Today's weather is generating rainbows. This one was from around 9:30 AM. (Please click)

And this was an hour and a half later.

Monday, December 17, 2012

The Shortest Day of the Year Part 2

At 5:23 PM on 12/14/12 the rest of the city is in shadow but it's still golden in the Golden Gate. (Please click)

Saturday, December 8, 2012

The Shortest Day of the Year

It's thirteen days from today. I took this picture at 5:28 PM PST.

Monday, December 3, 2012


Although Steven Spielberg is a remarkably successful director who has made some good movies, he's kept from the ranks of the great directors by his tendencies towards over-the-top sentimentality and too-on-the-nose didacticism. Spielberg's "Lincoln" starts with a scene of African American Union soldiers and White Confederate soldiers in fierce hand to hand combat with bayonets and rifle butts, in the darkness and the mud. This is followed by a scene where one of the Union soldiers from that battle describes the reason for the particular savagery of that fight to President Lincoln. This is wonderful stuff until the soldier is interrupted by a second African American soldier who has apparently been sent straight from the Department of Historical Explication. He points out that while the slaves of the rebellious states have been freed by the Emancipation Proclamation, African Americans do not have the full rights of citizens. Then two White Union soldiers wander up to tell the president that they were so moved by his Gettysburg Address that they enlisted. Then they recite some of the address. Wow, both of Spielberg's worst habits in one scene.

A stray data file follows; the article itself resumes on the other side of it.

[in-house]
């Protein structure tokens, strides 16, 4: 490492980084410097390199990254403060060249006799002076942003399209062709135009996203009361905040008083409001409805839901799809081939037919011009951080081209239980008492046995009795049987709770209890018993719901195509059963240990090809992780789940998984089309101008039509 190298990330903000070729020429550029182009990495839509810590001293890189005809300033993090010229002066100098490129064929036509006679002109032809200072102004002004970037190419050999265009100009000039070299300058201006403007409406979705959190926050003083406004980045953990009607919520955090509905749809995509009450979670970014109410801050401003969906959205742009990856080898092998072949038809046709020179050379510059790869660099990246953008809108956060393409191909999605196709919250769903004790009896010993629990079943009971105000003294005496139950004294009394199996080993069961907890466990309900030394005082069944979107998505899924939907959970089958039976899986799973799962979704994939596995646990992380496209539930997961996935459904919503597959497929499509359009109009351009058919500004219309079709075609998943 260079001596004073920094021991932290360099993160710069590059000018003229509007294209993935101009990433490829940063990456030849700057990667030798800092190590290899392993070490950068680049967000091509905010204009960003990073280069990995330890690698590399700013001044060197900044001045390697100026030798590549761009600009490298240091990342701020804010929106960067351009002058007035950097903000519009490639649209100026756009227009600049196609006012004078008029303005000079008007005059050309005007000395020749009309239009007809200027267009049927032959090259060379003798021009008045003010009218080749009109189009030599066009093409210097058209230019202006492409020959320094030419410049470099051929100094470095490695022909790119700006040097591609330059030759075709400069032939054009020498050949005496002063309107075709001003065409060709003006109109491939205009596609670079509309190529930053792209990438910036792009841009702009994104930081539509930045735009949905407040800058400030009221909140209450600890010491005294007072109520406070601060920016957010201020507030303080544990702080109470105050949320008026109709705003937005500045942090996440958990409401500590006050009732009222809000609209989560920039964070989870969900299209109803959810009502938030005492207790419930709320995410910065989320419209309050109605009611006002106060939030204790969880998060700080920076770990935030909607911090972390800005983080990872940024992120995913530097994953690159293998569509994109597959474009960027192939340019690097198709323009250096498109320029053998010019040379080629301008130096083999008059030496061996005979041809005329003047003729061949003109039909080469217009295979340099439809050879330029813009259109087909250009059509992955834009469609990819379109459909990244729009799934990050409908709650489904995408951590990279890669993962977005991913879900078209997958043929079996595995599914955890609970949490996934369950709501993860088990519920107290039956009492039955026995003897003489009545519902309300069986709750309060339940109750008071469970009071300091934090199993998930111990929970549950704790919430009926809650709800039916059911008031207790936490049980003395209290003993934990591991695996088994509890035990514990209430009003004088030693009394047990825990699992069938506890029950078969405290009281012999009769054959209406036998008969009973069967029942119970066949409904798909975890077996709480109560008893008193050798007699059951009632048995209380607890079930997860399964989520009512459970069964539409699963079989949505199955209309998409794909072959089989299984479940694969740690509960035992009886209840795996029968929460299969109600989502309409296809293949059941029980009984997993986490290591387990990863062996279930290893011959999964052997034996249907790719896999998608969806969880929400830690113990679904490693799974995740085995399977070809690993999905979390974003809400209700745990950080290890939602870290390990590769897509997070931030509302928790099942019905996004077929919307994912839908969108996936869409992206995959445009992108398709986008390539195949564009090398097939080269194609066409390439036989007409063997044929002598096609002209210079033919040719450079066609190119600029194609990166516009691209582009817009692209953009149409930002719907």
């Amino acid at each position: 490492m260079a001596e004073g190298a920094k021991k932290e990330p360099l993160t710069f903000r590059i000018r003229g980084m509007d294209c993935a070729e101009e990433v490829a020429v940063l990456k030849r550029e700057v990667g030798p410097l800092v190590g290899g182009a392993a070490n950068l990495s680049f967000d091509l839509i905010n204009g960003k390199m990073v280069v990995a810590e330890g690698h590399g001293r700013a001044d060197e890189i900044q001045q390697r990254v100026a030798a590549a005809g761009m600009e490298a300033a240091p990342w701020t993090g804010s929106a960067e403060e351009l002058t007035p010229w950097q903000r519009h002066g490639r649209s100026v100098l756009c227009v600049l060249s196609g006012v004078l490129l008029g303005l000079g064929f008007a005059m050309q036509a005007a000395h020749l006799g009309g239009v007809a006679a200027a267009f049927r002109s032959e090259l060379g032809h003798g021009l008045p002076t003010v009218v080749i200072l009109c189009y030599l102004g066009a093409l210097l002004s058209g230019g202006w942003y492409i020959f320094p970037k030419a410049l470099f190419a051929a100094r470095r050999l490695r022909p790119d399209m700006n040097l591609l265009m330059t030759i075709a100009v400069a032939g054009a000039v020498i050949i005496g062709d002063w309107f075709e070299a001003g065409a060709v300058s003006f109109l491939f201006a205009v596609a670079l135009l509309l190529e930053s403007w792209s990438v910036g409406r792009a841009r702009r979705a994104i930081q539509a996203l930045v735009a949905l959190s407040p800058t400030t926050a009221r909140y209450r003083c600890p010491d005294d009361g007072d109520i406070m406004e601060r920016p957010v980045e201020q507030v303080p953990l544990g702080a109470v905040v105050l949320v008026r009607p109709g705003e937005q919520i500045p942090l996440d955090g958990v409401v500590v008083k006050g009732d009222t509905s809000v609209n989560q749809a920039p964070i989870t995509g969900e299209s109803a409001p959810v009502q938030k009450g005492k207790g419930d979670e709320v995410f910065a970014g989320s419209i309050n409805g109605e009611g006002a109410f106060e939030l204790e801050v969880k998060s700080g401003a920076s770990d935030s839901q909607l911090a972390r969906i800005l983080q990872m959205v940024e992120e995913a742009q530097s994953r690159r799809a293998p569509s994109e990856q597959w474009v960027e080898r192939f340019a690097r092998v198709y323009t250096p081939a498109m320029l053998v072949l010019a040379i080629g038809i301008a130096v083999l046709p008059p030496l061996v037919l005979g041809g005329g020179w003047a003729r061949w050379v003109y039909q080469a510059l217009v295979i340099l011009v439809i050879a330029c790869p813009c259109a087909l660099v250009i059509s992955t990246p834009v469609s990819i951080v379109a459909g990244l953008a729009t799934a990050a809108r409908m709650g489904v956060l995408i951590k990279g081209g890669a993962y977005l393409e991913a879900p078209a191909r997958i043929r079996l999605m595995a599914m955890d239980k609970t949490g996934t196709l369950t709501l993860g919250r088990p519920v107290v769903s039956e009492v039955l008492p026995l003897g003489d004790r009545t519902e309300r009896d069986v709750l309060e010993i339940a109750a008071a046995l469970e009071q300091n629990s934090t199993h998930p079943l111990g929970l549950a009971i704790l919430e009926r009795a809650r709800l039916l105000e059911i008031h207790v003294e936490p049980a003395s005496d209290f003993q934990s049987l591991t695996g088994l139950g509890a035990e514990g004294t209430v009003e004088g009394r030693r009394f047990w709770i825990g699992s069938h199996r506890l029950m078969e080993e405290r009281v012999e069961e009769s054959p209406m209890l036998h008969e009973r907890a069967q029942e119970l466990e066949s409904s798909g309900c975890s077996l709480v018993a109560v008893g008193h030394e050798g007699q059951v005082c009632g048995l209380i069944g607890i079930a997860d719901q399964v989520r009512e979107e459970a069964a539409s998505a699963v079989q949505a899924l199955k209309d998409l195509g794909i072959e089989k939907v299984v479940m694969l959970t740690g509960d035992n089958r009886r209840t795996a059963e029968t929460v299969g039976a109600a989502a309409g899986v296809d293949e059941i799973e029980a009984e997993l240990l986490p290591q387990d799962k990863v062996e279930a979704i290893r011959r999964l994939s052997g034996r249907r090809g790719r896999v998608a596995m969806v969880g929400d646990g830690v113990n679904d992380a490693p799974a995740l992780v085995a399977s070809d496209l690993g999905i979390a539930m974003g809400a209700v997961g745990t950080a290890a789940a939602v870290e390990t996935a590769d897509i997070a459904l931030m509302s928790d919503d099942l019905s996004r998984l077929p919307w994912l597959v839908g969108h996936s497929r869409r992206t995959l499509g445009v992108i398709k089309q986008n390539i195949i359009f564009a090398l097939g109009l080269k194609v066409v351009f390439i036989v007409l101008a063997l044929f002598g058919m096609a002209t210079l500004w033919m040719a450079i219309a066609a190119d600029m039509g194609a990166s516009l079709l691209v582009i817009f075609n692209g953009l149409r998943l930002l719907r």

Finally this scene is over and the movie can get going. Turns out "Lincoln" is a fascinating film about Abraham Lincoln's struggle to get the 13th Amendment to the Constitution, which abolished slavery, passed before the end of the Civil War. As all the critics have mentioned, Daniel Day-Lewis is amazing as Lincoln and the film is full of good acting. Tony Kushner's script makes the political and diplomatic intrigue suspenseful and very interesting. Turns out that even back in 1865 the House of Representatives was a cesspool of obstructionism. Plus ça change, plus c'est la même choise.

"Lincoln" is a very good film and I recommend it.